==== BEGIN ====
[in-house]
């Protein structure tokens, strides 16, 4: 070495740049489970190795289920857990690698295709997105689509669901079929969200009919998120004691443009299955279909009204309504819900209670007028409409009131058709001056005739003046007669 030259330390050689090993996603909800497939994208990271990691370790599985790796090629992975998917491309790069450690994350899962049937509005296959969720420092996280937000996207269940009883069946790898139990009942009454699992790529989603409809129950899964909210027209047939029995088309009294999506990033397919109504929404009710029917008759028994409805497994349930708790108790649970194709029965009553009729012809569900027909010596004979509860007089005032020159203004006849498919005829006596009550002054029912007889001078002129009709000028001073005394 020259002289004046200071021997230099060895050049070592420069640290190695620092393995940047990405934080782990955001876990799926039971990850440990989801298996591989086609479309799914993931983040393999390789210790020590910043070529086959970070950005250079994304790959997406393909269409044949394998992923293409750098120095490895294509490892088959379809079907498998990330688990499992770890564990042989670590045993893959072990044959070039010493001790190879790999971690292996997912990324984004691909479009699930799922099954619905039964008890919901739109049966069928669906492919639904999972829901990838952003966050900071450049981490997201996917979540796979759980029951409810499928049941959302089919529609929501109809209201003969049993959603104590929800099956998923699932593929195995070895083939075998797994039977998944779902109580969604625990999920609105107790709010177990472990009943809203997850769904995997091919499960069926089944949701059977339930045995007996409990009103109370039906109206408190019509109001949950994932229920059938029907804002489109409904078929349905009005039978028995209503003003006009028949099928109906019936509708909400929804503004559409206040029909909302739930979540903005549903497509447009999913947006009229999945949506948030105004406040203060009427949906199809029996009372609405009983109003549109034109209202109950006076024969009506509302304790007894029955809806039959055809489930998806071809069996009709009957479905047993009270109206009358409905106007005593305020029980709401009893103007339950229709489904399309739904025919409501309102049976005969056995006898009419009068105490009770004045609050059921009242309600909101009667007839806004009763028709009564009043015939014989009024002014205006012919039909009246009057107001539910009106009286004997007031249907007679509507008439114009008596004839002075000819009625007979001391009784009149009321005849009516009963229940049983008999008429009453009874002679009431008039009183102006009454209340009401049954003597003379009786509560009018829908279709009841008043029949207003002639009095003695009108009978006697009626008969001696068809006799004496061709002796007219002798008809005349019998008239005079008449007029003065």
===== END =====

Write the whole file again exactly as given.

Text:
[in-house]
């Protein structure tokens, strides 16, 4: 070495740049489970190795289920857990690698295709997105689509669901079929969200009919998120004691443009299955279909009204309504819900209670007028409409009131058709001056005739003046007669 030259330390050689090993996603909800497939994208990271990691370790599985790796090629992975998917491309790069450690994350899962049937509005296959969720420092996280937000996207269940009883069946790898139990009942009454699992790529989603409809129950899964909210027209047939029995088309009294999506990033397919109504929404009710029917008759028994409805497994349930708790108790649970194709029965009553009729012809569900027909010596004979509860007089005032020159203004006849498919005829006596009550002054029912007889001078002129009709000028001073005394 020259002289004046200071021997230099060895050049070592420069640290190695620092393995940047990405934080782990955001876990799926039971990850440990989801298996591989086609479309799914993931983040393999390789210790020590910043070529086959970070950005250079994304790959997406393909269409044949394998992923293409750098120095490895294509490892088959379809079907498998990330688990499992770890564990042989670590045993893959072990044959070039010493001790190879790999971690292996997912990324984004691909479009699930799922099954619905039964008890919901739109049966069928669906492919639904999972829901990838952003966050900071450049981490997201996917979540796979759980029951409810499928049941959302089919529609929501109809209201003969049993959603104590929800099956998923699932593929195995070895083939075998797994039977998944779902109580969604625990999920609105107790709010177990472990009943809203997850769904995997091919499960069926089944949701059977339930045995007996409990009103109370039906109206408190019509109001949950994932229920059938029907804002489109409904078929349905009005039978028995209503003003006009028949099928109906019936509708909400929804503004559409206040029909909302739930979540903005549903497509447009999913947006009229999945949506948030105004406040203060009427949906199809029996009372609405009983109003549109034109209202109950006076024969009506509302304790007894029955809806039959055809489930998806071809069996009709009957479905047993009270109206009358409905106007005593305020029980709401009893103007339950229709489904399309739904025919409501309102049976005969056995006898009419009068105490009770004045609050059921009242309600909101009667007839806004009763028709009564009043015939014989009024002014205006012919039909009246009057107001539910009106009286004997007031249907007679509507008439114009008596004839002075000819009625007979001391009784009149009321005849009516009963229940049983008999008429009453009874002679009431008039009183102006009454209340009401049954003597003379009786509560009018829908279709009841008043029949207003002639009095003695009108009978006697009626008969001696068809006799004496061709002796007219002798008809005349019998008239005079008449007029003065």